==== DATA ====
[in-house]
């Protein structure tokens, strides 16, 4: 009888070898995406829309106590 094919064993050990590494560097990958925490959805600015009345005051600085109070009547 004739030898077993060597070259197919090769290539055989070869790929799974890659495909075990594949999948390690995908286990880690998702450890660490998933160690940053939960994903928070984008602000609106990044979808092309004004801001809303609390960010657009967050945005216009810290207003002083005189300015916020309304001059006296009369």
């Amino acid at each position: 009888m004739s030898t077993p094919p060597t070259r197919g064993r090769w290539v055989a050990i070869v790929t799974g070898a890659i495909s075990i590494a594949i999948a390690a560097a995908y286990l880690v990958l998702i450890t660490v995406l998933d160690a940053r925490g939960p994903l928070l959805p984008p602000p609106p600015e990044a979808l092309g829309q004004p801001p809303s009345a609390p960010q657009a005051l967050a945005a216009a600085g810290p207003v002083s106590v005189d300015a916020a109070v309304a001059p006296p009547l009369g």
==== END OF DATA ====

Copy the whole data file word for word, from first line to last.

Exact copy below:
[in-house]
């Protein structure tokens, strides 16, 4: 009888070898995406829309106590 094919064993050990590494560097990958925490959805600015009345005051600085109070009547 004739030898077993060597070259197919090769290539055989070869790929799974890659495909075990594949999948390690995908286990880690998702450890660490998933160690940053939960994903928070984008602000609106990044979808092309004004801001809303609390960010657009967050945005216009810290207003002083005189300015916020309304001059006296009369």
């Amino acid at each position: 009888m004739s030898t077993p094919p060597t070259r197919g064993r090769w290539v055989a050990i070869v790929t799974g070898a890659i495909s075990i590494a594949i999948a390690a560097a995908y286990l880690v990958l998702i450890t660490v995406l998933d160690a940053r925490g939960p994903l928070l959805p984008p602000p609106p600015e990044a979808l092309g829309q004004p801001p809303s009345a609390p960010q657009a005051l967050a945005a216009a600085g810290p207003v002083s106590v005189d300015a916020a109070v309304a001059p006296p009547l009369g």